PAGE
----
Andrew Hill followed his first Palmetto release, the widely acclaimed Dusk, with this remarkable live album, which was recorded during a three-night run at New York's Birdland in January 2002. Whereas Dusk featured a sextet, A Beautiful Day boasts a large ensemble, billed at Birdland and previous gigs as the Andrew Hill Sextet + 11. Despite a large regiment of horns, Hill's reflective piano figures prominently. Trumpeter Ron Horton relieves Hill of the conducting burden by serving as musical director, managing an arcane system of cues and transitions and keeping all the players, quite literally, on the same page. The band's peculiar methodology yields a wonderfully complex and layered sound, by turns strident and melodious, driven by the sturdy rhythmic backbone of bassist Scott Colley and drummer Nasheet Waits. Jose Davila reinforces the low end with his omnipresent tuba. Amid the fanfare of full band passages, contemplative interludes emerge, with varied and inspired instrumental colorings. Tenor saxophonists Greg Tardy and Aaron Stewart go toe to toe on the opening "Divine Revelation," an older piece, newly arranged by Horton. "Faded Beauty" includes radiant solos by John Savage on flute and Marty Ehrlich on bass clarinet. Horton steps forward to deliver pointed witticisms on "Belleza," baritone saxophonist J.D. Parron gets the floor on the exuberant "J Di," and Hill weaves spiky piano harmonies into the dense structures of "5 Mo" and "New Pinnochio." The epic title track winds down with an enigmatic foray by trumpeter Dave Ballou, who is joined in short order by John Savage on alto sax. With its wide array of available textures and juxtapositions, the big band proves an ideal vehicle for Hill's powerful, unclassifiable music.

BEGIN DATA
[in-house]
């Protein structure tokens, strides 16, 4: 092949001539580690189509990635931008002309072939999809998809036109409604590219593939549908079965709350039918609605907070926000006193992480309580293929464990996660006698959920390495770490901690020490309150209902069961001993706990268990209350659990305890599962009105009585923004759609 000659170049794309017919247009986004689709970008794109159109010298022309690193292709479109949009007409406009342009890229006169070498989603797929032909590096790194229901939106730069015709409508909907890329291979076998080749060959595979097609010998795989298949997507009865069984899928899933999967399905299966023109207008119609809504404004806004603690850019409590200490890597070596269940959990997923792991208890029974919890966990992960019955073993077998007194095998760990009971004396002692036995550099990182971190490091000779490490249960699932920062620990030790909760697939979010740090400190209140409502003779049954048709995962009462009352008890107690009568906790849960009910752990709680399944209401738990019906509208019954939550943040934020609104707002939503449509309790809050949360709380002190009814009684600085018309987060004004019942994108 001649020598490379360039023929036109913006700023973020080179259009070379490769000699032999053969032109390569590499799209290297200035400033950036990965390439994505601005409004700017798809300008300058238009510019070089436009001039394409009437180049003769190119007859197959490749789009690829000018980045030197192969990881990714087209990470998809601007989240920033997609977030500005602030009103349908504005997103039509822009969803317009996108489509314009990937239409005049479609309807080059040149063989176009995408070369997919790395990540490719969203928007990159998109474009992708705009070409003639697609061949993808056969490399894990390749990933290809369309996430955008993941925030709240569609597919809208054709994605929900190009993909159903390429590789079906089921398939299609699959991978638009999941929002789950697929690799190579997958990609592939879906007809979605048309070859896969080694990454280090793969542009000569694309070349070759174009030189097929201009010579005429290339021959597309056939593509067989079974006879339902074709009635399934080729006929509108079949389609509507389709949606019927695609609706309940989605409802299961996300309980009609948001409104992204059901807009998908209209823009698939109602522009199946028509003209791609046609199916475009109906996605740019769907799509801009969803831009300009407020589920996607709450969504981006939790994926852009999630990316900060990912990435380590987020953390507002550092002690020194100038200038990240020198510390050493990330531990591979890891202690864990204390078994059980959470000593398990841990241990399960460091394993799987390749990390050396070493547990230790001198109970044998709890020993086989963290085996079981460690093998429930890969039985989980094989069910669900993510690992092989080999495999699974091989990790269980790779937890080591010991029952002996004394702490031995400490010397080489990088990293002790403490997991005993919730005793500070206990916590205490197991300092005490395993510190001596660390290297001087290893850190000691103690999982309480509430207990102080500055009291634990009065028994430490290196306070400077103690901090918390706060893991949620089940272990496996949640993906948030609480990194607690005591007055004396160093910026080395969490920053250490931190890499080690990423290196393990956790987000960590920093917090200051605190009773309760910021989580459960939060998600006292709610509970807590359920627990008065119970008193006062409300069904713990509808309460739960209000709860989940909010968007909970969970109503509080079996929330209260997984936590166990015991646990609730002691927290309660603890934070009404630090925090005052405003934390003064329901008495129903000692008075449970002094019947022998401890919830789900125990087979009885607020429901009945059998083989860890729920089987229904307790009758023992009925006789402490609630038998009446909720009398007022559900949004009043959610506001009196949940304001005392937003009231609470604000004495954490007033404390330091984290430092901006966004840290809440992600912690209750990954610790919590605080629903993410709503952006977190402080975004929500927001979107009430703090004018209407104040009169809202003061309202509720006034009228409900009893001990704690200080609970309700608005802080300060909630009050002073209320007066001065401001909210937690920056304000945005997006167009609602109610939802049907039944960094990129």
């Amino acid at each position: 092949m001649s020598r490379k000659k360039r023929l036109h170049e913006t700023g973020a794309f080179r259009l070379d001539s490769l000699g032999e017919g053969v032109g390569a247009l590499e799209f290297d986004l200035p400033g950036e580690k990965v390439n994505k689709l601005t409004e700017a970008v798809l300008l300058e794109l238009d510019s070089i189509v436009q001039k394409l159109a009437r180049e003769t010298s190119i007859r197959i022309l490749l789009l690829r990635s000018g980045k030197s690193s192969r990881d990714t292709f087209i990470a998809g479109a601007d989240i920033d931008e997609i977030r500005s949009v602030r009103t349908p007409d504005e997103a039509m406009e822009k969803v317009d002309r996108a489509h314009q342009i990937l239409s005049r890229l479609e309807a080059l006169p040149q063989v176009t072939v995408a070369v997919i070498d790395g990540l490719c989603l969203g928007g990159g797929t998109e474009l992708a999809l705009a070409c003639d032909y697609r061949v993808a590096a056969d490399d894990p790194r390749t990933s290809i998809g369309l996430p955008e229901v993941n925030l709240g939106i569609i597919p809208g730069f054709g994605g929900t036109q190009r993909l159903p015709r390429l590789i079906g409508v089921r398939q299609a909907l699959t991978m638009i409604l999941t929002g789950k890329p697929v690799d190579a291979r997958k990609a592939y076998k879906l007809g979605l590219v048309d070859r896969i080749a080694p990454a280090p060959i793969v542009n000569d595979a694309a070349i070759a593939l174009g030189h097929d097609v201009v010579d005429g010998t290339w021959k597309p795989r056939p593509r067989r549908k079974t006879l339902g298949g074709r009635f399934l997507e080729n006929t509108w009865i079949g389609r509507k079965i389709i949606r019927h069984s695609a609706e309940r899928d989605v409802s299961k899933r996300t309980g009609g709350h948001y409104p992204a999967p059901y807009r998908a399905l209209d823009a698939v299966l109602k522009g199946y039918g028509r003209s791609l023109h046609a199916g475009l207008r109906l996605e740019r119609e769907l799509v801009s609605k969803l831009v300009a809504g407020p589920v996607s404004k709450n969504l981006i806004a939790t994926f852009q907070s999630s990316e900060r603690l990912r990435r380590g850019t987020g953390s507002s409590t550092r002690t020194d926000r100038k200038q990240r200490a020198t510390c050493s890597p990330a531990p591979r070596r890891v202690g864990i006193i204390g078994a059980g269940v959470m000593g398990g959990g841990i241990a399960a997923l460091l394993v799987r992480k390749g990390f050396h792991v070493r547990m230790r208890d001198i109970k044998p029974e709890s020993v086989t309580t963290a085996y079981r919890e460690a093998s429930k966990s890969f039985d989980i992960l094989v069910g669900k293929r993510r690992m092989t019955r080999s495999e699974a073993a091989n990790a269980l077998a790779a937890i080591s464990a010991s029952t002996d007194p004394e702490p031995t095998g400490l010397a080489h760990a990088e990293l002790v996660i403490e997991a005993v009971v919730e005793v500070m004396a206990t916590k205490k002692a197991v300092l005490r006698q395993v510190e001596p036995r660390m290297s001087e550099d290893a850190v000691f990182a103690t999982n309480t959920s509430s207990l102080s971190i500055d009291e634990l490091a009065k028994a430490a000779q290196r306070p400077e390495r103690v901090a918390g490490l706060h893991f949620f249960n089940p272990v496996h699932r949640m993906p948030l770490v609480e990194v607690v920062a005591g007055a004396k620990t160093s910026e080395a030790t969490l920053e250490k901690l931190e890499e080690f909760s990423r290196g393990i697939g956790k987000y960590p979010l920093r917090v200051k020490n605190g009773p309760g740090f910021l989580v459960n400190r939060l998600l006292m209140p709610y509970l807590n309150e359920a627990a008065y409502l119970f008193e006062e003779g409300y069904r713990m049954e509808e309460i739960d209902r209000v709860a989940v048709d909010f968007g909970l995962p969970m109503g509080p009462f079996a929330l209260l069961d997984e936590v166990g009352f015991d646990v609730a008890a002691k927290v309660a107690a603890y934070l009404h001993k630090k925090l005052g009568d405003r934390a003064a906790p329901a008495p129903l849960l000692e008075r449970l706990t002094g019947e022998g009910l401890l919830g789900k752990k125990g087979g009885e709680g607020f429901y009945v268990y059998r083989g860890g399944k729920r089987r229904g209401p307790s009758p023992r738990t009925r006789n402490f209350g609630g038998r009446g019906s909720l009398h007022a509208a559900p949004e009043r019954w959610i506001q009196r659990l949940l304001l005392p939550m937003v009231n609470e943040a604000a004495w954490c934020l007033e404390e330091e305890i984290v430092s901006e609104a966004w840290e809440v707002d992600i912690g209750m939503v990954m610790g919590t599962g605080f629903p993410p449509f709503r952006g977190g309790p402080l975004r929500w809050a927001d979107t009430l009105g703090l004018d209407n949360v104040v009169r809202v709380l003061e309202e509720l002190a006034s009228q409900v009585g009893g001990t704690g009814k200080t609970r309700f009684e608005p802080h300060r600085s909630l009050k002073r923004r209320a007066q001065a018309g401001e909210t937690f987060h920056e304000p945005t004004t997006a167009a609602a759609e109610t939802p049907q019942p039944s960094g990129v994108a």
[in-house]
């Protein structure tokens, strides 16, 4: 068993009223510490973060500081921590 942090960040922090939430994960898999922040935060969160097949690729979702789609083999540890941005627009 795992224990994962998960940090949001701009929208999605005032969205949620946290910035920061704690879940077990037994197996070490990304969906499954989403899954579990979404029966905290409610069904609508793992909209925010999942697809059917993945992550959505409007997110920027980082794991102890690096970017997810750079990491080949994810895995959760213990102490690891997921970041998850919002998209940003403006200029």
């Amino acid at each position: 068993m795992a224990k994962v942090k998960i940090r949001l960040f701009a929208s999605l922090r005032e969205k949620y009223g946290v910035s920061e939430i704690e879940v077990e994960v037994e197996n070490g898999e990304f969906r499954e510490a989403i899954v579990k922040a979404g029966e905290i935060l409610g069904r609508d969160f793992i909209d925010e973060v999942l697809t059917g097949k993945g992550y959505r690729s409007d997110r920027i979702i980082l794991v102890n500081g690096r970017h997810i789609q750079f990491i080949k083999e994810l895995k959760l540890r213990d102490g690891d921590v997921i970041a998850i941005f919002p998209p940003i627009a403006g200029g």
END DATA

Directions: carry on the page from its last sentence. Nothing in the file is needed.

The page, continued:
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AllMusic Review by David R. Adler